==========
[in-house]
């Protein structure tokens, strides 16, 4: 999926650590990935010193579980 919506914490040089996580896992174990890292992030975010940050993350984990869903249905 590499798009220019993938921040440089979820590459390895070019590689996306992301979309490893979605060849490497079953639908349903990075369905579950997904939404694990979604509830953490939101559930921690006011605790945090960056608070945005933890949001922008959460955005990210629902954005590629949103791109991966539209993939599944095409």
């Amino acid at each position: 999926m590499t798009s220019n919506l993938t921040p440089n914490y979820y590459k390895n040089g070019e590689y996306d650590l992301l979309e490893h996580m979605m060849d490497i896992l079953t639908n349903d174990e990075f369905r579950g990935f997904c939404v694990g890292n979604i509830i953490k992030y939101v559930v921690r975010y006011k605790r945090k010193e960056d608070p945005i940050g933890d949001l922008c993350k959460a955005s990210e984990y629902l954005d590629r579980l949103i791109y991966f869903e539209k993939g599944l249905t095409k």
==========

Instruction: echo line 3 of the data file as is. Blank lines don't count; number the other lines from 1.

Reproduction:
């Amino acid at each position: 999926m590499t798009s220019n919506l993938t921040p440089n914490y979820y590459k390895n040089g070019e590689y996306d650590l992301l979309e490893h996580m979605m060849d490497i896992l079953t639908n349903d174990e990075f369905r579950g990935f997904c939404v694990g890292n979604i509830i953490k992030y939101v559930v921690r975010y006011k605790r945090k010193e960056d608070p945005i940050g933890d949001l922008c993350k959460a955005s990210e984990y629902l954005d590629r579980l949103i791109y991966f869903e539209k993939g599944l249905t095409k």